P.L. : With the recent electoral victory by Benjamin Netanyahu and his party Likud, led on a hawkish discourse towards Iran and one that categorically refused negotiating towards the establishment of a Palestinian state, will we see any changes, perhaps an even more hawkish foreign policy for Israel?

S.H.H. : It is certain that the re-election of Benjamin Netanyahu will reinforce his hawkish stance a bit, but we must consider that Likud and the other right wingers only secured 54 seats of the 120 seat Knesset, and Netanyahu will be under pressure if he wants to build a coalition government that holds. Also, the elections are over and Mr. Netanyahu will be returning to reality. For that reason, we may see a bit of backtracking of Likud and the Prime Minister’s part to allow comfort zone for the undecided parties to have a say in the future government’s policies, especially with regards to the Palestinian issue and Iran.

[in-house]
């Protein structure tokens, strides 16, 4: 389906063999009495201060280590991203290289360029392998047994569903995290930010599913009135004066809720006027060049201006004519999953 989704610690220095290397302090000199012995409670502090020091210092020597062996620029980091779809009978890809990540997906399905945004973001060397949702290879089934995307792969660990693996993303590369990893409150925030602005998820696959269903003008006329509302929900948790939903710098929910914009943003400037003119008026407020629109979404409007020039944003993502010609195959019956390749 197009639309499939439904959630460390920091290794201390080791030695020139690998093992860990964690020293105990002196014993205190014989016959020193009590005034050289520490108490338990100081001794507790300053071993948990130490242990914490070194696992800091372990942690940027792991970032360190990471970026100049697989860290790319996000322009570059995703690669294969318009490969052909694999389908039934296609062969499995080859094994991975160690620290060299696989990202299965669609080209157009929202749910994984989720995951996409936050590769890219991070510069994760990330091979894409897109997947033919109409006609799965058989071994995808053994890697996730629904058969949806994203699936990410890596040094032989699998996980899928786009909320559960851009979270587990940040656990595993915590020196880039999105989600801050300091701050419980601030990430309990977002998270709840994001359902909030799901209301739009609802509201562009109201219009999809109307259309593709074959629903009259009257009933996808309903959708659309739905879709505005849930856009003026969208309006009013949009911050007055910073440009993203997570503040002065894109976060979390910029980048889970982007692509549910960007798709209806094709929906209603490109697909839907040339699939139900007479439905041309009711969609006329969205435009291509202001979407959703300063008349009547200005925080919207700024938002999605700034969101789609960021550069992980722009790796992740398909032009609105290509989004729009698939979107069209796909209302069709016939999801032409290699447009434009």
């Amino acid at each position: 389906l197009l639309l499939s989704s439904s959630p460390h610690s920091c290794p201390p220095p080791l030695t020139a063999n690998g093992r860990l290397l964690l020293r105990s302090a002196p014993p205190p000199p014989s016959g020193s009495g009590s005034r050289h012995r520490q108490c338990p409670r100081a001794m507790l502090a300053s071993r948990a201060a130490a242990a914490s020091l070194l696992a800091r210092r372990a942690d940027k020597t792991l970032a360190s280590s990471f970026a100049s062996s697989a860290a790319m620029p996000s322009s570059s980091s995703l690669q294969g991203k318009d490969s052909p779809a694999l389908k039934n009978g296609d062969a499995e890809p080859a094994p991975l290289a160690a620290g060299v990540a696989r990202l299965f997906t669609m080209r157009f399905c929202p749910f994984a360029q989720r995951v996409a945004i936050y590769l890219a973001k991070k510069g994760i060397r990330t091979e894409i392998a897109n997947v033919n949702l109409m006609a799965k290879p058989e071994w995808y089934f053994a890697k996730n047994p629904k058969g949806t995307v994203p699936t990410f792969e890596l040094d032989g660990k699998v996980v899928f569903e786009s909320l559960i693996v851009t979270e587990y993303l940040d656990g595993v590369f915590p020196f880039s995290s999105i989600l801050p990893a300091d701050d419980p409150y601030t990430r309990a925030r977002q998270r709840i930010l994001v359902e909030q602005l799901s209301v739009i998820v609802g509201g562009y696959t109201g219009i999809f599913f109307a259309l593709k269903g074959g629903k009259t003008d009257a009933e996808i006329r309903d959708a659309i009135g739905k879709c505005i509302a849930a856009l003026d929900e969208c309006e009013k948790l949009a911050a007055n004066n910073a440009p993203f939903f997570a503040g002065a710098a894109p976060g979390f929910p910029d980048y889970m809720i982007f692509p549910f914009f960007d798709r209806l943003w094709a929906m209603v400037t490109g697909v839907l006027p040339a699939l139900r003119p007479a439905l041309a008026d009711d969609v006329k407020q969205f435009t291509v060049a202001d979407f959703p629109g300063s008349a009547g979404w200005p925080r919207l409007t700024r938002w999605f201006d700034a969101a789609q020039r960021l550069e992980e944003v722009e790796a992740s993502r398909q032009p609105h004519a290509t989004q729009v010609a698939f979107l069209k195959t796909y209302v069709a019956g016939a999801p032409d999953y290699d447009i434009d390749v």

P.L. : Besides stopping Iran from acquiring nuclear weapons, does Israel have other objectives in regards to Iran?

S.H.H. : Israel has a twofold strategy which coincidentally goes hand in hand, specifically now that Iran and the US are negotiating directly over Iran’s nuclear program. Israel is certainly threatened by the prospects of a nuclear armed Iran, because not only would that take away Israel’s monopoly of nuclear capability in the region, but would also reduce Israel’s strategic depth. But Israel is more threatened by any prospects of a thaw in relations between Iran and the US. Therefore, Israel will avail from nothing to try to derail this warming of relations, even if it means allying itself with its natural enemies such as Saudi Arabia and Sunni Arab extremist groups in the region. And this wouldn’t be the first time Israel has played at this game. Even from the beginning days of the 1979 Islamic Revolution in Iran, Israel had attempted and succeeded in foiling any attempts in normalization of relations between Iran and the United States. Israel understands that if Iran normalizes relations with the US, it would regain its place as America’s primary political and military ally in the region in the days before the revolution.